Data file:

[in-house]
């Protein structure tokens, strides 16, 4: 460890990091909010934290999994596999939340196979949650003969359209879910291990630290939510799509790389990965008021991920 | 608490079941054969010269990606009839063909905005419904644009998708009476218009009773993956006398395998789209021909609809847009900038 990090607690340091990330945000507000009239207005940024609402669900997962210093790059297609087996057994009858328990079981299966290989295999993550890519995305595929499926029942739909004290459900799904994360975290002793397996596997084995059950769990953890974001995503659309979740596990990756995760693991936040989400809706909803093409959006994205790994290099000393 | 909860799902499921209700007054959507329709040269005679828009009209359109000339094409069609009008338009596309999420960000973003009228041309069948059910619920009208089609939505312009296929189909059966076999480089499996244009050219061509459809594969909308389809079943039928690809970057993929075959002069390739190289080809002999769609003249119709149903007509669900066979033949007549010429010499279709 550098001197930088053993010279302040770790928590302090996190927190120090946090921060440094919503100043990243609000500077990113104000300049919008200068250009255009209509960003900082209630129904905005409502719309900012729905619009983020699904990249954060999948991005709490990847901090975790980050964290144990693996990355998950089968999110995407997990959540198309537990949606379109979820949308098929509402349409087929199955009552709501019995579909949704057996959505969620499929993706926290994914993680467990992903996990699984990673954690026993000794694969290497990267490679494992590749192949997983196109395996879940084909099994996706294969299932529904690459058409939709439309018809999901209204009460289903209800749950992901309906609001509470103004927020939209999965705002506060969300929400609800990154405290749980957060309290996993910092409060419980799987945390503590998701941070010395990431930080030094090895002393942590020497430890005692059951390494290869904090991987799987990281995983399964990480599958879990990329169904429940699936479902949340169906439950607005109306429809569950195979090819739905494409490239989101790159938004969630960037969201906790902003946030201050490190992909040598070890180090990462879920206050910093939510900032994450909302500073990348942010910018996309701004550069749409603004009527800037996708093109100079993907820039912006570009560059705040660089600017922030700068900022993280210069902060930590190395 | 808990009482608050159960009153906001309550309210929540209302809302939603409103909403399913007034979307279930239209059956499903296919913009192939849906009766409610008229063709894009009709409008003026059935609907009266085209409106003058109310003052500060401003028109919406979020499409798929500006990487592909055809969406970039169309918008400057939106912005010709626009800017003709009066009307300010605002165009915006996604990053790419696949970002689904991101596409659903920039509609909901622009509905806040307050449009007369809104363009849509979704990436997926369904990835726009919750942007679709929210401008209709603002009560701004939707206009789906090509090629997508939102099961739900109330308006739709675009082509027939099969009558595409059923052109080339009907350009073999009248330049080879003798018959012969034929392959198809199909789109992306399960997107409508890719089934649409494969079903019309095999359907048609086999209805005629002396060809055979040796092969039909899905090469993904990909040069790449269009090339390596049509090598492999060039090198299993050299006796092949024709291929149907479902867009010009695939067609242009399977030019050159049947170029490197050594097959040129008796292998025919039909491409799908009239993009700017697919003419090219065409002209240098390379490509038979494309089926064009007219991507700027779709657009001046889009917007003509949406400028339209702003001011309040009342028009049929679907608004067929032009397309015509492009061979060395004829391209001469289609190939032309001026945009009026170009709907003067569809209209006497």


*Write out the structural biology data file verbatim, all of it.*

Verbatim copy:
[in-house]
């Protein structure tokens, strides 16, 4: 460890990091909010934290999994596999939340196979949650003969359209879910291990630290939510799509790389990965008021991920 | 608490079941054969010269990606009839063909905005419904644009998708009476218009009773993956006398395998789209021909609809847009900038 990090607690340091990330945000507000009239207005940024609402669900997962210093790059297609087996057994009858328990079981299966290989295999993550890519995305595929499926029942739909004290459900799904994360975290002793397996596997084995059950769990953890974001995503659309979740596990990756995760693991936040989400809706909803093409959006994205790994290099000393 | 909860799902499921209700007054959507329709040269005679828009009209359109000339094409069609009008338009596309999420960000973003009228041309069948059910619920009208089609939505312009296929189909059966076999480089499996244009050219061509459809594969909308389809079943039928690809970057993929075959002069390739190289080809002999769609003249119709149903007509669900066979033949007549010429010499279709 550098001197930088053993010279302040770790928590302090996190927190120090946090921060440094919503100043990243609000500077990113104000300049919008200068250009255009209509960003900082209630129904905005409502719309900012729905619009983020699904990249954060999948991005709490990847901090975790980050964290144990693996990355998950089968999110995407997990959540198309537990949606379109979820949308098929509402349409087929199955009552709501019995579909949704057996959505969620499929993706926290994914993680467990992903996990699984990673954690026993000794694969290497990267490679494992590749192949997983196109395996879940084909099994996706294969299932529904690459058409939709439309018809999901209204009460289903209800749950992901309906609001509470103004927020939209999965705002506060969300929400609800990154405290749980957060309290996993910092409060419980799987945390503590998701941070010395990431930080030094090895002393942590020497430890005692059951390494290869904090991987799987990281995983399964990480599958879990990329169904429940699936479902949340169906439950607005109306429809569950195979090819739905494409490239989101790159938004969630960037969201906790902003946030201050490190992909040598070890180090990462879920206050910093939510900032994450909302500073990348942010910018996309701004550069749409603004009527800037996708093109100079993907820039912006570009560059705040660089600017922030700068900022993280210069902060930590190395 | 808990009482608050159960009153906001309550309210929540209302809302939603409103909403399913007034979307279930239209059956499903296919913009192939849906009766409610008229063709894009009709409008003026059935609907009266085209409106003058109310003052500060401003028109919406979020499409798929500006990487592909055809969406970039169309918008400057939106912005010709626009800017003709009066009307300010605002165009915006996604990053790419696949970002689904991101596409659903920039509609909901622009509905806040307050449009007369809104363009849509979704990436997926369904990835726009919750942007679709929210401008209709603002009560701004939707206009789906090509090629997508939102099961739900109330308006739709675009082509027939099969009558595409059923052109080339009907350009073999009248330049080879003798018959012969034929392959198809199909789109992306399960997107409508890719089934649409494969079903019309095999359907048609086999209805005629002396060809055979040796092969039909899905090469993904990909040069790449269009090339390596049509090598492999060039090198299993050299006796092949024709291929149907479902867009010009695939067609242009399977030019050159049947170029490197050594097959040129008796292998025919039909491409799908009239993009700017697919003419090219065409002209240098390379490509038979494309089926064009007219991507700027779709657009001046889009917007003509949406400028339209702003001011309040009342028009049929679907608004067929032009397309015509492009061979060395004829391209001469289609190939032309001026945009009026170009709907003067569809209209006497």